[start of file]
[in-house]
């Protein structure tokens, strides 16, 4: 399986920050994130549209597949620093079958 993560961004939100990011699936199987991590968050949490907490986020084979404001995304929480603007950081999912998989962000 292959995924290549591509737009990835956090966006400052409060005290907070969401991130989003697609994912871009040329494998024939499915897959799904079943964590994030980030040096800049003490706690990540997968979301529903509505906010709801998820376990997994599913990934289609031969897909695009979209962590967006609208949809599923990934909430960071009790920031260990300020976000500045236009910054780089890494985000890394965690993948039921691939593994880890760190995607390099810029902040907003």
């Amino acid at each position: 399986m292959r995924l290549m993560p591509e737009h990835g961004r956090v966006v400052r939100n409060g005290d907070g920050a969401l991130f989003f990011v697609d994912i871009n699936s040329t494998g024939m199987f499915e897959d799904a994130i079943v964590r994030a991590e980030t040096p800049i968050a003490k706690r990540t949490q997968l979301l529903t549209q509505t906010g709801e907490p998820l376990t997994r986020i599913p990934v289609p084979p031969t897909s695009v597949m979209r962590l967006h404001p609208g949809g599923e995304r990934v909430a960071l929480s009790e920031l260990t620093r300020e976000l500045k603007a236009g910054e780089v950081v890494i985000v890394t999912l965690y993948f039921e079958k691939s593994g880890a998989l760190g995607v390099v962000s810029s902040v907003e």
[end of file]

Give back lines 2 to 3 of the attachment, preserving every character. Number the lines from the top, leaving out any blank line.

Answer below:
């Protein structure tokens, strides 16, 4: 399986920050994130549209597949620093079958 993560961004939100990011699936199987991590968050949490907490986020084979404001995304929480603007950081999912998989962000 292959995924290549591509737009990835956090966006400052409060005290907070969401991130989003697609994912871009040329494998024939499915897959799904079943964590994030980030040096800049003490706690990540997968979301529903509505906010709801998820376990997994599913990934289609031969897909695009979209962590967006609208949809599923990934909430960071009790920031260990300020976000500045236009910054780089890494985000890394965690993948039921691939593994880890760190995607390099810029902040907003």
């Amino acid at each position: 399986m292959r995924l290549m993560p591509e737009h990835g961004r956090v966006v400052r939100n409060g005290d907070g920050a969401l991130f989003f990011v697609d994912i871009n699936s040329t494998g024939m199987f499915e897959d799904a994130i079943v964590r994030a991590e980030t040096p800049i968050a003490k706690r990540t949490q997968l979301l529903t549209q509505t906010g709801e907490p998820l376990t997994r986020i599913p990934v289609p084979p031969t897909s695009v597949m979209r962590l967006h404001p609208g949809g599923e995304r990934v909430a960071l929480s009790e920031l260990t620093r300020e976000l500045k603007a236009g910054e780089v950081v890494i985000v890394t999912l965690y993948f039921e079958k691939s593994g880890a998989l760190g995607v390099v962000s810029s902040v907003e």